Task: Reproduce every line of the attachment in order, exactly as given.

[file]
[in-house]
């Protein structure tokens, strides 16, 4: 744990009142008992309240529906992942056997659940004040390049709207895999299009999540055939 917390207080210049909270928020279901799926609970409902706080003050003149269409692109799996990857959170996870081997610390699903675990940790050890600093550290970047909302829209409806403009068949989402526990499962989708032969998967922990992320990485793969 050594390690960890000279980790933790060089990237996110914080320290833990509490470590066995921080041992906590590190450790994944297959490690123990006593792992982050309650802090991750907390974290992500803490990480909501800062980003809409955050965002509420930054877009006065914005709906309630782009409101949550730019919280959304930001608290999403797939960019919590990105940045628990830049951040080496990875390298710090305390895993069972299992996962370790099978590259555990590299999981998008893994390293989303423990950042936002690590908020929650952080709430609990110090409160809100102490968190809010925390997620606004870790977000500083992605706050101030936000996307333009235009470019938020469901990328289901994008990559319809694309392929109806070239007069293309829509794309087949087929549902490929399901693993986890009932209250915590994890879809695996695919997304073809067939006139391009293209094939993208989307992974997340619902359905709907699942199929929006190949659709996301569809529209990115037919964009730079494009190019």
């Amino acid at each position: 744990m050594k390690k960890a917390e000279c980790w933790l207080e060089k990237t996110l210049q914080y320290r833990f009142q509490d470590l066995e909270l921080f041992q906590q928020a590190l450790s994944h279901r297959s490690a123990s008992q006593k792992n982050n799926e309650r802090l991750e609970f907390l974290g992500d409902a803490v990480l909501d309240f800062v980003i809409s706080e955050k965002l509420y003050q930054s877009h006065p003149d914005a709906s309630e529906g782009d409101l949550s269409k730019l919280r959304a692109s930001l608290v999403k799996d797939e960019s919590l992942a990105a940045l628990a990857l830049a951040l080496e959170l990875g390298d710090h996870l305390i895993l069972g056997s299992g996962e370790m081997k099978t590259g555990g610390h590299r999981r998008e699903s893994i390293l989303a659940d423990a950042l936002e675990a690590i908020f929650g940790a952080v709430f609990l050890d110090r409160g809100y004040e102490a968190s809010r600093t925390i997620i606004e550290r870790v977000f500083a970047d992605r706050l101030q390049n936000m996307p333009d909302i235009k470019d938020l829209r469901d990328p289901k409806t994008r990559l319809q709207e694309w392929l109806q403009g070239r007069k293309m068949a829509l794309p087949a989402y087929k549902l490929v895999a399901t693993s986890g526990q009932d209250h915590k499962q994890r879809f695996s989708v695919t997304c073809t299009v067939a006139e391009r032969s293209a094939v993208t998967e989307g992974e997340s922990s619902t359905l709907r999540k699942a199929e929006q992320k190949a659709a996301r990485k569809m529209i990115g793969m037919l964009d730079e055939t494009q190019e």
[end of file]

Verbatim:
[in-house]
């Protein structure tokens, strides 16, 4: 744990009142008992309240529906992942056997659940004040390049709207895999299009999540055939 917390207080210049909270928020279901799926609970409902706080003050003149269409692109799996990857959170996870081997610390699903675990940790050890600093550290970047909302829209409806403009068949989402526990499962989708032969998967922990992320990485793969 050594390690960890000279980790933790060089990237996110914080320290833990509490470590066995921080041992906590590190450790994944297959490690123990006593792992982050309650802090991750907390974290992500803490990480909501800062980003809409955050965002509420930054877009006065914005709906309630782009409101949550730019919280959304930001608290999403797939960019919590990105940045628990830049951040080496990875390298710090305390895993069972299992996962370790099978590259555990590299999981998008893994390293989303423990950042936002690590908020929650952080709430609990110090409160809100102490968190809010925390997620606004870790977000500083992605706050101030936000996307333009235009470019938020469901990328289901994008990559319809694309392929109806070239007069293309829509794309087949087929549902490929399901693993986890009932209250915590994890879809695996695919997304073809067939006139391009293209094939993208989307992974997340619902359905709907699942199929929006190949659709996301569809529209990115037919964009730079494009190019």
């Amino acid at each position: 744990m050594k390690k960890a917390e000279c980790w933790l207080e060089k990237t996110l210049q914080y320290r833990f009142q509490d470590l066995e909270l921080f041992q906590q928020a590190l450790s994944h279901r297959s490690a123990s008992q006593k792992n982050n799926e309650r802090l991750e609970f907390l974290g992500d409902a803490v990480l909501d309240f800062v980003i809409s706080e955050k965002l509420y003050q930054s877009h006065p003149d914005a709906s309630e529906g782009d409101l949550s269409k730019l919280r959304a692109s930001l608290v999403k799996d797939e960019s919590l992942a990105a940045l628990a990857l830049a951040l080496e959170l990875g390298d710090h996870l305390i895993l069972g056997s299992g996962e370790m081997k099978t590259g555990g610390h590299r999981r998008e699903s893994i390293l989303a659940d423990a950042l936002e675990a690590i908020f929650g940790a952080v709430f609990l050890d110090r409160g809100y004040e102490a968190s809010r600093t925390i997620i606004e550290r870790v977000f500083a970047d992605r706050l101030q390049n936000m996307p333009d909302i235009k470019d938020l829209r469901d990328p289901k409806t994008r990559l319809q709207e694309w392929l109806q403009g070239r007069k293309m068949a829509l794309p087949a989402y087929k549902l490929v895999a399901t693993s986890g526990q009932d209250h915590k499962q994890r879809f695996s989708v695919t997304c073809t299009v067939a006139e391009r032969s293209a094939v993208t998967e989307g992974e997340s922990s619902t359905l709907r999540k699942a199929e929006q992320k190949a659709a996301r990485k569809m529209i990115g793969m037919l964009d730079e055939t494009q190019e």